Last week, NHS England announced a series of ‘very stretching’ targets to help the services recover to nearly normal levels and counter the backlog of elective surgeries that has built up over the course of the pandemic.
However, even with these targets in place, differences in demand, capacity and workforce will mean that some regions will be better off than others.
In his latest feature in the HSJ, George Batchelor from Edge Health takes an interesting look at the waiting list data and calls for more to inform prioritisation decisions.
Read the full story here.
A report from the NHS Confederation has predicted that the peak in demand for mental healthcare in England is still to come as the impact of the COVID-19 pandemic continue to emerge.
The NHS Confederation found that providers of mental healthcare responded effectively to protect patients and adapt their services at the beginning of the pandemic.
During its peak of the pandemic providers saw referrals for mental health support reduce by around 30%-40%. Now some providers are seeing a higher number of patient referrals than before the pandemic as the backlog emerges and the broader impact of COVID-19 on the public’s mental health become apparent.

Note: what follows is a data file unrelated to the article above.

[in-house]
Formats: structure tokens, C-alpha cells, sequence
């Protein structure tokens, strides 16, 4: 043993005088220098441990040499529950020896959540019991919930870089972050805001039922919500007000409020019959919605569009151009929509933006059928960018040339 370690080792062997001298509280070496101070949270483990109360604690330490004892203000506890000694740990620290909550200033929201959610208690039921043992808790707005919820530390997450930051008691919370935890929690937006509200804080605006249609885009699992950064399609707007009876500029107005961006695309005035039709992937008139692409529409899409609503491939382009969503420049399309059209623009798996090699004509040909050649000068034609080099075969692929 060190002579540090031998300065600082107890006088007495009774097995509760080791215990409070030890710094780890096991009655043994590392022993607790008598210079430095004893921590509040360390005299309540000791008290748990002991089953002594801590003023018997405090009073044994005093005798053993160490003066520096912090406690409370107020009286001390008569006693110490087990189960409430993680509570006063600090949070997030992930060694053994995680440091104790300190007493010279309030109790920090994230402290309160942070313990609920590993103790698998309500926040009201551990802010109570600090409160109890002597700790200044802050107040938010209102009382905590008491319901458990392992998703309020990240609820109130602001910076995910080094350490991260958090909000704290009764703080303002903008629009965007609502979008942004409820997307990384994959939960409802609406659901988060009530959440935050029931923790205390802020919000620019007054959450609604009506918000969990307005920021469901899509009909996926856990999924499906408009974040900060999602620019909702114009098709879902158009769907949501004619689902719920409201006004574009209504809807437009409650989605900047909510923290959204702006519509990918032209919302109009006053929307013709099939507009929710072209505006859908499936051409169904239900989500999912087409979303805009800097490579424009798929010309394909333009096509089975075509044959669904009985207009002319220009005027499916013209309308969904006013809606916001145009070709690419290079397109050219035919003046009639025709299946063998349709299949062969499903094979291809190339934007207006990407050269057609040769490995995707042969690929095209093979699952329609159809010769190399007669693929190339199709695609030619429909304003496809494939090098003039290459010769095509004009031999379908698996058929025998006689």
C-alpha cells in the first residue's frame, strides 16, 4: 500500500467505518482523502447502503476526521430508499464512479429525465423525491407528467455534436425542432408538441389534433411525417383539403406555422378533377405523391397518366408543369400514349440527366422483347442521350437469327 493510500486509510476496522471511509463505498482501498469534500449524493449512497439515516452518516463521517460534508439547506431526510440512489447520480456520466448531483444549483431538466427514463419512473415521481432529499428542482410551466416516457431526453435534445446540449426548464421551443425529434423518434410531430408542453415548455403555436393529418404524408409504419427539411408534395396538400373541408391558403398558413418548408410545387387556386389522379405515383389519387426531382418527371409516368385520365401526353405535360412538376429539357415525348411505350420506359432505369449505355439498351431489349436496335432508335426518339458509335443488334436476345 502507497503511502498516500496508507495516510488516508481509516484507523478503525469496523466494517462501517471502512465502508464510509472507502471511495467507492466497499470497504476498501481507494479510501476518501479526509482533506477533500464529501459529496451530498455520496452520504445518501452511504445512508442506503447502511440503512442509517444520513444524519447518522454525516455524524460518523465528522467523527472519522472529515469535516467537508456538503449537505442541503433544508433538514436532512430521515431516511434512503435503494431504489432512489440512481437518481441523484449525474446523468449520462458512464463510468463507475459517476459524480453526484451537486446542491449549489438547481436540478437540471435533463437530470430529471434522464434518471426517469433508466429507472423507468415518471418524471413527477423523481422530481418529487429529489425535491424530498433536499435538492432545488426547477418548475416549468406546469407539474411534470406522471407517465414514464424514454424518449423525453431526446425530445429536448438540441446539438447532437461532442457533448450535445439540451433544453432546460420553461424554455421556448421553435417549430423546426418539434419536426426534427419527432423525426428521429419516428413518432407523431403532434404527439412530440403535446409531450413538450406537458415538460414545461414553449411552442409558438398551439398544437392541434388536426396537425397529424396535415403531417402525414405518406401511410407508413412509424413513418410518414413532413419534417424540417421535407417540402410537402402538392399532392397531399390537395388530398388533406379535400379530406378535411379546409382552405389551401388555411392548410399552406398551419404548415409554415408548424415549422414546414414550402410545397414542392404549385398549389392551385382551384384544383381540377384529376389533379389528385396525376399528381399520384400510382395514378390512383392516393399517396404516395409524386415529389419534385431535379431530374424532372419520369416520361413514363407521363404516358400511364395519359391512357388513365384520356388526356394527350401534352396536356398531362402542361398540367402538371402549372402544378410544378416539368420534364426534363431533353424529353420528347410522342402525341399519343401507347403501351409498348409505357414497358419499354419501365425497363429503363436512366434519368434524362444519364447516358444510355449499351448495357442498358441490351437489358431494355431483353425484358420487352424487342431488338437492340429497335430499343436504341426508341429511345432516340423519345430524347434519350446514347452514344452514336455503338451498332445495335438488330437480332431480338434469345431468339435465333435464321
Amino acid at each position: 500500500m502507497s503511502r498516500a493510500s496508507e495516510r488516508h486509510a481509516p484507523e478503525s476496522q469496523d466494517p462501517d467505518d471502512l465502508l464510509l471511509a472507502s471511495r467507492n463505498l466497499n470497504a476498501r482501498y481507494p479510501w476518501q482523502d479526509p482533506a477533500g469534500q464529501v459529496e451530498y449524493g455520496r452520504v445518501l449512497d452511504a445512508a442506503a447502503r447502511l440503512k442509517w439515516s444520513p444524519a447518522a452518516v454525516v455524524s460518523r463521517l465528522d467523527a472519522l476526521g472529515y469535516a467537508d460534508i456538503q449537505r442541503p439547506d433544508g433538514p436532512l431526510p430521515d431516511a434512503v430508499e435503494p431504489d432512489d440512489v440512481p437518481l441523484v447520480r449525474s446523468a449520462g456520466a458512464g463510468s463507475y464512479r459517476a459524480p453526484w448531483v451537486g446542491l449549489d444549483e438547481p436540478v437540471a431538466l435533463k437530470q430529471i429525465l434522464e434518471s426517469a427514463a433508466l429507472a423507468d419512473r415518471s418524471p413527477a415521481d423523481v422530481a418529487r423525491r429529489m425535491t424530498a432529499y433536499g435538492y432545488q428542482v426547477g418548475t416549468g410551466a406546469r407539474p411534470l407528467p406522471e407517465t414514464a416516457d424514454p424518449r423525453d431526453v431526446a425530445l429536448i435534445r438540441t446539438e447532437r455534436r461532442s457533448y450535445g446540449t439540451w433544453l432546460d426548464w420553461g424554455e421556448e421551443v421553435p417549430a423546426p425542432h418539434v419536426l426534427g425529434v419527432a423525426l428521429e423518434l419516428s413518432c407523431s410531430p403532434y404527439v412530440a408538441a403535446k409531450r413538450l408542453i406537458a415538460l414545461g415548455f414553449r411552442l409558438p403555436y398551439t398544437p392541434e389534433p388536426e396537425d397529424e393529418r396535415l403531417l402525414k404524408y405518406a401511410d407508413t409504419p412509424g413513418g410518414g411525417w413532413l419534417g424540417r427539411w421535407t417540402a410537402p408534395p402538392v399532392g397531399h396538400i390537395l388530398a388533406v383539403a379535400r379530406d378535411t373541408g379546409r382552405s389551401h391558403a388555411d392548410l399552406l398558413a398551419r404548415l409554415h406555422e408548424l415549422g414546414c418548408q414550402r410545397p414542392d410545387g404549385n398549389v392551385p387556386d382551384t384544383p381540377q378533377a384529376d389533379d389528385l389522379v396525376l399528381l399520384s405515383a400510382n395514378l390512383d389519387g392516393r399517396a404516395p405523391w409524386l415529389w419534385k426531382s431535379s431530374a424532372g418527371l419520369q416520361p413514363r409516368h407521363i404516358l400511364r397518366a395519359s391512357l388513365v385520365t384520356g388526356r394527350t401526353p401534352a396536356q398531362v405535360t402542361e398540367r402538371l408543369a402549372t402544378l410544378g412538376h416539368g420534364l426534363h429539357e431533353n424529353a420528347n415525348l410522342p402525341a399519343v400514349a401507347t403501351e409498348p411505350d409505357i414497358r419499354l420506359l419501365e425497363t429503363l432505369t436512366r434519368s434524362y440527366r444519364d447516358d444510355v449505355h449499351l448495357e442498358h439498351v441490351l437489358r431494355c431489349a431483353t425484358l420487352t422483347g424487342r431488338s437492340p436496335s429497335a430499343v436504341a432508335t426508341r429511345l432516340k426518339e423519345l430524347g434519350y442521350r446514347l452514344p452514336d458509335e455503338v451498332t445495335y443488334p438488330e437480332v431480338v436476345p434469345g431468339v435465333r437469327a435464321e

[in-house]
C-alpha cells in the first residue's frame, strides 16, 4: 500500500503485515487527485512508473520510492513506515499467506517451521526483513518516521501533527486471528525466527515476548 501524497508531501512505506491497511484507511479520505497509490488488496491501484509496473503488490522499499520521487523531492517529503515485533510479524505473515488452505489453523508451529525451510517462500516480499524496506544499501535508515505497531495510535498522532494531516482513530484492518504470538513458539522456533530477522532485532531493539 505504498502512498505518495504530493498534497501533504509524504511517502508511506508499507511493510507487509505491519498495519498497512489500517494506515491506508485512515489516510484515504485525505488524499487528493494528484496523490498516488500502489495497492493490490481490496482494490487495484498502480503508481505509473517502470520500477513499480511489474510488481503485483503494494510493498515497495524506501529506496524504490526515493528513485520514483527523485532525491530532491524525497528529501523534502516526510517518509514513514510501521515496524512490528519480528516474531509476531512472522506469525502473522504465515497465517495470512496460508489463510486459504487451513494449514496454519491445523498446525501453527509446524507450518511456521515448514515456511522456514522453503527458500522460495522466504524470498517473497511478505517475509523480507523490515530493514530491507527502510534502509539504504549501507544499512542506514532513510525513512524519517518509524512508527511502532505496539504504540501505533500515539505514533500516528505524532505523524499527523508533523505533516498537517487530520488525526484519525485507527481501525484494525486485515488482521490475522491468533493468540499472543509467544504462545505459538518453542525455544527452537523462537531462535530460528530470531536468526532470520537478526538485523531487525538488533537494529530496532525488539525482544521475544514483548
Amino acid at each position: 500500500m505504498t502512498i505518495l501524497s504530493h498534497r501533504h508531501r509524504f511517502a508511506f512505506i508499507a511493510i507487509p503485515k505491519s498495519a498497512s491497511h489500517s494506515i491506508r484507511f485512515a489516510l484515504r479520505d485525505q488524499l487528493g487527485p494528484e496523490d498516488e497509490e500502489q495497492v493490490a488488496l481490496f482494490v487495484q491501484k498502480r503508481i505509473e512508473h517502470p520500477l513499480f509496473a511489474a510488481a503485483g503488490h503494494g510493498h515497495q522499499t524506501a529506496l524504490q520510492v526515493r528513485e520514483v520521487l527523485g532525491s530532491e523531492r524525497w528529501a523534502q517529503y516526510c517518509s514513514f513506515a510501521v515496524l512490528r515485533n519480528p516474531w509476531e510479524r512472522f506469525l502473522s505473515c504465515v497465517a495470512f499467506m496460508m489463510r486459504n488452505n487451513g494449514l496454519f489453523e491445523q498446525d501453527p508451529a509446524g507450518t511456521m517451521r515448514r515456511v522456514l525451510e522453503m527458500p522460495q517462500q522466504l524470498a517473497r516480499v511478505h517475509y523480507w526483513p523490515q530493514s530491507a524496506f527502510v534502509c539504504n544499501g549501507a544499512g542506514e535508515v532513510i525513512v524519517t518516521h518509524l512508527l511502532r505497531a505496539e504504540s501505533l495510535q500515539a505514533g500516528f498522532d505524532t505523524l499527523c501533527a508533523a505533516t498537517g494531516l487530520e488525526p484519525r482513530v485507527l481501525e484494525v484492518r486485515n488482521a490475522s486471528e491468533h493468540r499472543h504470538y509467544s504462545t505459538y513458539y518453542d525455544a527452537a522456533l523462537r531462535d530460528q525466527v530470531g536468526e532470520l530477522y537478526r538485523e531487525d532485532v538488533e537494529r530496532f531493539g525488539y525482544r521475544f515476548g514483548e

Read the full story in the PharmaTimes.
NHS England has announced that NHS staff will be given digital passports which will allow them to move between hospital sites to ease staffing pressures in the event of a second wave of outbreaks.
The digital passports, which are stored on workers’ phones, were successful in five trials in London hospitals and are now being rolled out across England.
Traditionally, NHS staff have been forced to have repeat employment checks and to attend lengthy two-day inductions when moving between sites. The new digital passports will allow staff to move seamlessly between hospitals if they’re needed to increase workforce capacity elsewhere, and will also support staff to take on new roles and develop their skills.
Read the full story in the Independent.
Over the course of the pandemic, digital solutions have become the mainstay for many parts of the health system and there is no doubt that this has been a steep learning curve for many involved.
The Digital Healthcare Council has been speaking with its members to find out five key lessons we should learn from the pandemic:
Read the full story in Digital Health News.
The King’s Fund’s ‘Technology and innovation for long-term health conditions’ report suggests there needs to be a process of reviewing exactly what happened in terms of the uptake of digital tools during the pandemic with the following recommendation:
“When the dust settles, we will need to reflect on the lessons from this period on the nature of innovation in the NHS.”
Read the full report here.